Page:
• Record Type:
    OSHA Instruction
  • Current Directive Number:
    CPL 02-02-032
  • Old Directive Number:
    CPL 2-2.32
  • Title:
    29 CFR 1913.10(b)(6), Authorization of Review of Specific Medical Information
  • Information Date:
  • Standard Number:
    1910.13(b)(4)
    1910.20(e)(3)
Archive Notice - OSHA Archive

NOTICE: This is an OSHA Archive Document, and may no longer represent OSHA Policy. It is presented here as historical content, for research and review purposes only.

OSHA Instruction CPL 2-2.32 January 19, 1981 Office of Compliance Programming

Subject: 29 CFR 1913.10(b)(6), Authorization of Review of Specific Medical Information

A. Purpose. This instruction authorizes appropriately qualified OSHA personnel to conduct reviews of the medical records specified in G. of this instruction where there is a need to gain access for enforcement purposes.

B. Scope. This instruction applies OSHA-wide.

C. Action. OSHA Regional Administrators and Area Directors shall assure that this authorization to review specific medical information is administered and implemented according to F., G., H., I. and J. of this instruction.

D. Federal Program Change. This instruction describes a Federal program change which affects State programs. Each Regional Administrator shall:

1. Ensure that this change is forwarded to each State designee.
2. Explain the technical content of the change to the State designee as requested.
3. Ensure that State designees are asked to acknowledge receipt of this Federal program change in writing, within 30 days of notification, to the Regional Administrator. This acknowledgment should include a description either of the State's plan to implement the change or the reasons why the change should not apply to that State.
4. Review policies, instructions and guidelines issued by the State to determine that this change has been communicated to State program personnel. Routine monitoring activities (accompanied inspections and case file reviews) shall also be used to determine if this change has been implemented in actual performance.

OSHA Instruction CPL 2-2.32 January 19, 1981 Office of Compliance Programming

E. Background.

1. For compliance purposes, and solely in order to verify employer compliance with recordkeeping requirements, OSHA compliance personnel are permitted access to that employee medical information which is part of a medical surveillance program mandated by specific occupational health standards; i.e., in order to determine that the medical information exists. (See 29 CFR 1910.20(e)(3) and 29 CFR 1910.13(b)(4).) In doing so:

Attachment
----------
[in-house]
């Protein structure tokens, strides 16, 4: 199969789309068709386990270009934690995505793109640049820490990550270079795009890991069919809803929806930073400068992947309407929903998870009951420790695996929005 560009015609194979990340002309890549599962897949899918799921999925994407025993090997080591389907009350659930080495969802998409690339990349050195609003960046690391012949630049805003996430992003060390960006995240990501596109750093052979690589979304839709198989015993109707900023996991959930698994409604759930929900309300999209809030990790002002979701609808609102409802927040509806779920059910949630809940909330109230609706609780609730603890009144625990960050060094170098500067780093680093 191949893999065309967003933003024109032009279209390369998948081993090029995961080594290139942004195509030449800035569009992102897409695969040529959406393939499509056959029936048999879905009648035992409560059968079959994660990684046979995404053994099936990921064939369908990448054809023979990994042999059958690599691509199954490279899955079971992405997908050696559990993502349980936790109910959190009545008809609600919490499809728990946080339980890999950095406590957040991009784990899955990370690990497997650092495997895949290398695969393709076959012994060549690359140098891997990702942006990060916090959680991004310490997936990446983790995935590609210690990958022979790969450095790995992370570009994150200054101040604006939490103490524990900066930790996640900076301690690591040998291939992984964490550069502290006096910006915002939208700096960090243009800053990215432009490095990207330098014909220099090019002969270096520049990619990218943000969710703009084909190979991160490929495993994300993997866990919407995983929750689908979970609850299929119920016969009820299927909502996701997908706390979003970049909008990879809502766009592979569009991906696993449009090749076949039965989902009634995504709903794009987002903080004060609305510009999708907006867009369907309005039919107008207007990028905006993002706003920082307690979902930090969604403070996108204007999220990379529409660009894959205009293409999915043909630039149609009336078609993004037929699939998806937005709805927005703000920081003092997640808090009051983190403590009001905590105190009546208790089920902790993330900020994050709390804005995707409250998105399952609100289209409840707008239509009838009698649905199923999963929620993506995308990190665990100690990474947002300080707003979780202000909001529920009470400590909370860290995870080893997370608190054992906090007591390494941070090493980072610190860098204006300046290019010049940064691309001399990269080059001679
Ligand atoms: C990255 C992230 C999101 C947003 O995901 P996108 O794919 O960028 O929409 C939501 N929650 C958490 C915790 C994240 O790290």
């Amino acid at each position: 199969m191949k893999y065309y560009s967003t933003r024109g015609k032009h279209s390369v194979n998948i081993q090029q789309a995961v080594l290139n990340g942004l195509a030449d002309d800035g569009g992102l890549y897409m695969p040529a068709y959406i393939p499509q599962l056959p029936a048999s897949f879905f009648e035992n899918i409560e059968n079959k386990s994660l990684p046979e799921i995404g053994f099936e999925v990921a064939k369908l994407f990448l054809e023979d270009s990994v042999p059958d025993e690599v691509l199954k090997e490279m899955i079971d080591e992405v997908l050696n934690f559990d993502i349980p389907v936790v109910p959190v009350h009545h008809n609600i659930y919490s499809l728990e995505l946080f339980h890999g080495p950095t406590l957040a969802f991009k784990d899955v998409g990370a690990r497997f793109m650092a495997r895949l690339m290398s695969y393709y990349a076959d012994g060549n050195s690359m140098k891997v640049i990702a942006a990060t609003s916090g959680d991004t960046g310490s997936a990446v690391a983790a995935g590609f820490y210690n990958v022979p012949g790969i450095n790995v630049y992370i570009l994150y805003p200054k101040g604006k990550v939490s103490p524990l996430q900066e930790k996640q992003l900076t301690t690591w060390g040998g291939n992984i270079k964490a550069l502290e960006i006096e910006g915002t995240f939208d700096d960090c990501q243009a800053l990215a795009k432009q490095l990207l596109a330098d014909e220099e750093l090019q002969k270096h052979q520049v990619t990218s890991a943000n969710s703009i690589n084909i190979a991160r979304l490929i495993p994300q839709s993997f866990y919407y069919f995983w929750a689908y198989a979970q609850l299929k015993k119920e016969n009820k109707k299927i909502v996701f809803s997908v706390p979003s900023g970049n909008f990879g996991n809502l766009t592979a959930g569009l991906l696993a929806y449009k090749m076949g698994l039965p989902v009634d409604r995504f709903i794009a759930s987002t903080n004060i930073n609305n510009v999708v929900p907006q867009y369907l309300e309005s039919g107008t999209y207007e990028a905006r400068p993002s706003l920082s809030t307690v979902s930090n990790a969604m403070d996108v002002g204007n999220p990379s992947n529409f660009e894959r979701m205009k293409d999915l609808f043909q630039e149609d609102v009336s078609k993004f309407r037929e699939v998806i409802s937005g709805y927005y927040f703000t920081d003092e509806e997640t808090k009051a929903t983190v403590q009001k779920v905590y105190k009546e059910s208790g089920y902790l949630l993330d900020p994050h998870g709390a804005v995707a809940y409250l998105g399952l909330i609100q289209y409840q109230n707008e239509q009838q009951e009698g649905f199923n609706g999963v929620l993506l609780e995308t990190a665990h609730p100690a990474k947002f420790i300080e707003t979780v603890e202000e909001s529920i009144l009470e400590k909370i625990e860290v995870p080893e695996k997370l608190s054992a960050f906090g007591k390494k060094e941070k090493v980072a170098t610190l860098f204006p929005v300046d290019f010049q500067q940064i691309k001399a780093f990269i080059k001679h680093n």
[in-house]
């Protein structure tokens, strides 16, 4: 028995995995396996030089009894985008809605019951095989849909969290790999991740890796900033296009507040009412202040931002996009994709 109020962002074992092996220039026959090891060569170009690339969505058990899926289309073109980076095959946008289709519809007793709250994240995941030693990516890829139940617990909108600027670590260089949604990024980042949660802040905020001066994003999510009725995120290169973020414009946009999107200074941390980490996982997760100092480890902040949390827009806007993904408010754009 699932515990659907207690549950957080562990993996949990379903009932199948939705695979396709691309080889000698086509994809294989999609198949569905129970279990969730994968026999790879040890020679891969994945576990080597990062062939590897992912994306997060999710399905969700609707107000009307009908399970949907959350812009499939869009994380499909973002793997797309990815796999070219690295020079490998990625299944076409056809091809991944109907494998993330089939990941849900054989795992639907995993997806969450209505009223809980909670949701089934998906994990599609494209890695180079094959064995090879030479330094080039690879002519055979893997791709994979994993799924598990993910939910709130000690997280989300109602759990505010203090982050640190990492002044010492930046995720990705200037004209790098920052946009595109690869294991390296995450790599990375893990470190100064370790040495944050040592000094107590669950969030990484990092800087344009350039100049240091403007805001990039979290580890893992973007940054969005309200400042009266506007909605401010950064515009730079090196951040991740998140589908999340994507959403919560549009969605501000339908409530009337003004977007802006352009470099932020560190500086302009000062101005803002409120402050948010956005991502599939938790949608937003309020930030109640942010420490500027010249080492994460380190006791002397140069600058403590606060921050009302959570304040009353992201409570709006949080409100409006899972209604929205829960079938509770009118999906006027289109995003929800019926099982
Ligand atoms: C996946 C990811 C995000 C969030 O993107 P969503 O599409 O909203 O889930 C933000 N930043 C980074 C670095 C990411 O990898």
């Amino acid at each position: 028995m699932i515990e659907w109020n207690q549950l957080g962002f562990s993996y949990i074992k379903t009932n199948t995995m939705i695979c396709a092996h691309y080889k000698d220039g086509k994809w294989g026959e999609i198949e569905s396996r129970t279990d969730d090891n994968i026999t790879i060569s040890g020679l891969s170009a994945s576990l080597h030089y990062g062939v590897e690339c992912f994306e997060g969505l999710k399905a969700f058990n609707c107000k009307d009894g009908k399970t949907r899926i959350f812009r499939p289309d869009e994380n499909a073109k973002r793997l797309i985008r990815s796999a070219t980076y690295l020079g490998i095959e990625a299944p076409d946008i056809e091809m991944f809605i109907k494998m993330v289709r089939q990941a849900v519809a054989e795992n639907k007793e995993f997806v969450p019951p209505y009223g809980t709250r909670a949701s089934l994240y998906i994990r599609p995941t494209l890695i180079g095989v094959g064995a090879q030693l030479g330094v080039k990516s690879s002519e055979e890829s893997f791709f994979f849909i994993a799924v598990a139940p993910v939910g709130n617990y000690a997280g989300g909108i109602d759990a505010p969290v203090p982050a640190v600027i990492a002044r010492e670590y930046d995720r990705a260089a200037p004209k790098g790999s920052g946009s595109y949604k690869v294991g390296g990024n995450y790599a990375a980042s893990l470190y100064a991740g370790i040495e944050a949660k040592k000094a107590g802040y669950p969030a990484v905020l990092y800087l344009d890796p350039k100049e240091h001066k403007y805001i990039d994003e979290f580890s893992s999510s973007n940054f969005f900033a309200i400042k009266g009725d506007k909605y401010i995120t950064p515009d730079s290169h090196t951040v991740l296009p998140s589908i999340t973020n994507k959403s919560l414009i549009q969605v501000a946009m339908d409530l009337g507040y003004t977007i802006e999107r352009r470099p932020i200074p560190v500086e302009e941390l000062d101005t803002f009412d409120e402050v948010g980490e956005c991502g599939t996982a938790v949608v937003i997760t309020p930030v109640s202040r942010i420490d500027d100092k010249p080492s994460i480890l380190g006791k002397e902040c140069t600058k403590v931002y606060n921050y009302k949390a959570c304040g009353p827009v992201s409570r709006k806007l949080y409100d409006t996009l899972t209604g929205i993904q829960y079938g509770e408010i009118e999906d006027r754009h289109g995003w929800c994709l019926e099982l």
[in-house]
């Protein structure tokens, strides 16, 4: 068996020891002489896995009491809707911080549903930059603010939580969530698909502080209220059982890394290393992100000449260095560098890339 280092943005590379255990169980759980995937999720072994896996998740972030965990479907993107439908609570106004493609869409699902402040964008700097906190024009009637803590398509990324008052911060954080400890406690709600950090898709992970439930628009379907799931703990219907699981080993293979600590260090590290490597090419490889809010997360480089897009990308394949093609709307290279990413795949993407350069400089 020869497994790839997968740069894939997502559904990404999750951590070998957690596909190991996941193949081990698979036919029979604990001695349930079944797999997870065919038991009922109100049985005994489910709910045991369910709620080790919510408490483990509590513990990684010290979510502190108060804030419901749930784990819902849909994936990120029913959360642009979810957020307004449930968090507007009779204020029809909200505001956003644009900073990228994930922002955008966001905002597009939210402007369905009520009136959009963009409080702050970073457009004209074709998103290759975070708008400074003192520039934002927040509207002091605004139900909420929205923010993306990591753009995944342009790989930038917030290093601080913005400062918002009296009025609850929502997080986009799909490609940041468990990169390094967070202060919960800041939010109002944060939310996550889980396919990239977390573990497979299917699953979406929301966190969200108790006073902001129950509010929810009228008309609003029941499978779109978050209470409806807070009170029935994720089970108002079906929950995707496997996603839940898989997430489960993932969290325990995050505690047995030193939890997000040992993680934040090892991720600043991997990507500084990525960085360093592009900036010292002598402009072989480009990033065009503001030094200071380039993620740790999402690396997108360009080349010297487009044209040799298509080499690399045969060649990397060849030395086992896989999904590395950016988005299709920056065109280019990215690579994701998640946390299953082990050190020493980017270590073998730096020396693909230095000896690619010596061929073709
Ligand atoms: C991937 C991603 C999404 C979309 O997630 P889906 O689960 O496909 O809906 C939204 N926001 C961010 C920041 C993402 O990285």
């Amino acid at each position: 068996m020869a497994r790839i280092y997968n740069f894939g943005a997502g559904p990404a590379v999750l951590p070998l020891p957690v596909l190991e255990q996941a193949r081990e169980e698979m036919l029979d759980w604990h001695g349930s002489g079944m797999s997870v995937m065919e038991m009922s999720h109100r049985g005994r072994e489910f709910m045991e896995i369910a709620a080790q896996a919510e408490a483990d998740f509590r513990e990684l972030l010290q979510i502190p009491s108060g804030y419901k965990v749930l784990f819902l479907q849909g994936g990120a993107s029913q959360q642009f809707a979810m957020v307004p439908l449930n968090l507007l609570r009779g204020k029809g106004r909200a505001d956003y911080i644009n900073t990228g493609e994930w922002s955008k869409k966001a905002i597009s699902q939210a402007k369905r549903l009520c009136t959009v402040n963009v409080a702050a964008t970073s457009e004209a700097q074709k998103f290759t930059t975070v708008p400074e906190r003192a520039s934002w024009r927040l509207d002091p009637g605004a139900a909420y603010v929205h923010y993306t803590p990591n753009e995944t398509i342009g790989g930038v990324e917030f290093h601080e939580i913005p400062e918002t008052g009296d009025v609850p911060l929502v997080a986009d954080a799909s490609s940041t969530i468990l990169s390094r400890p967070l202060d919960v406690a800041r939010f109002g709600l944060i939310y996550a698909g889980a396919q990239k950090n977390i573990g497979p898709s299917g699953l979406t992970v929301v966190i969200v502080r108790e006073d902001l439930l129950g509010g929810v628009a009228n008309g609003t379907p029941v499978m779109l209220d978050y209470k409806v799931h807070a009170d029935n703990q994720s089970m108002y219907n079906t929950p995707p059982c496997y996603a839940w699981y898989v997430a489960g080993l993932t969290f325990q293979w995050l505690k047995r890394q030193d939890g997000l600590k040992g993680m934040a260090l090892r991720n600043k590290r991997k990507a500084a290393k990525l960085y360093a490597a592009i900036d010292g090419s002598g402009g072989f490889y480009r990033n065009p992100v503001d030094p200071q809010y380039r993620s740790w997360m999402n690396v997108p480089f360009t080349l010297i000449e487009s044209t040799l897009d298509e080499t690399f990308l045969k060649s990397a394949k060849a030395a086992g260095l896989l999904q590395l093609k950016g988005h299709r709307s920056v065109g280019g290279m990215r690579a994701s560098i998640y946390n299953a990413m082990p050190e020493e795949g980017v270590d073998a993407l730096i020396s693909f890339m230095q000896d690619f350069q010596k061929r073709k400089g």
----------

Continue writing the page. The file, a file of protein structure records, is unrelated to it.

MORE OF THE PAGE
a. OSHA compliance personnel should verify employer compliance with medical recordkeeping requirements by interviewing employer and employee representatives, employees, and, where appropriate, physicians.
b. In addition, compliance officers may want to verify compliance by determining that appropriate medical records exist as required. Where medical records are used to verify compliance:
(1) Documentation of non-compliance will comprise only the employee's name and the violation, and not the specific medical information.
(2) Documentation of compliance will consist of a statement attesting to a check of some of the records and compliance with the specific recordkeeping requirements.
(3) No analysis is to be made of the medical content of the file. If copying or review of the content of the records is necessary, the Area Director must follow the procedures set forth in 29 CFR 1913.10 (e.g., appoint a Principal OSHA Investigator).
2. OSHA compliance personnel also are permitted access (for compliance purposes) to biological monitoring results which directly assess the absorption of a substance or agent by body systems (e.g., blood lead levels). These results are treated by 29 CFR 1910.20(c)(5) as exposure records.

 

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OSHA Instruction CPL 2-2.32 January 19, 1981 Office of Compliance Programming
3. Procedures for access to medical opinions mandated by existing standards are described in OSHA Instruction CPL 2-2.30.
4. There may, however, be compliance needs for reviewing the content of and if appropriate, copying employee medical records that pertain to diagnostic tests which measure or reflect the adverse effects of exposure to toxic substances or harmful physical agents. 29 CFR 1910.20(c)(6) treats these as medical records.

F. Application and Statutory Purpose.

1. 29 CFR 1913.10(b)(6) excluded from the rules of agency practice and procedure situations "where a written directive by the Assistant Secretary authorizes appropriately qualified personnel to conduct limited reviews of specific medical information mandated by an occupational safety and health standard, or of specific biological monitoring test results."
2. Thus, this instruction authorizes appropriately qualified field personnel to conduct reviews of the tests named in G. of this instruction where the supervisory Industrial Hygienist determines that there is a need to gain access for enforcement purposes.
a. This authorization applies where the tests are part of medical surveillance programs mandated by standards; or where a laboratory test is not mandated by a standard but is:
(1) A recognized indicator of a worker's past and/or potential exposure to a toxic substance or harmful physical agent which is known to be present or is likely to be present (e.g., hippuric acid found in the urine due to exposure to toluene); or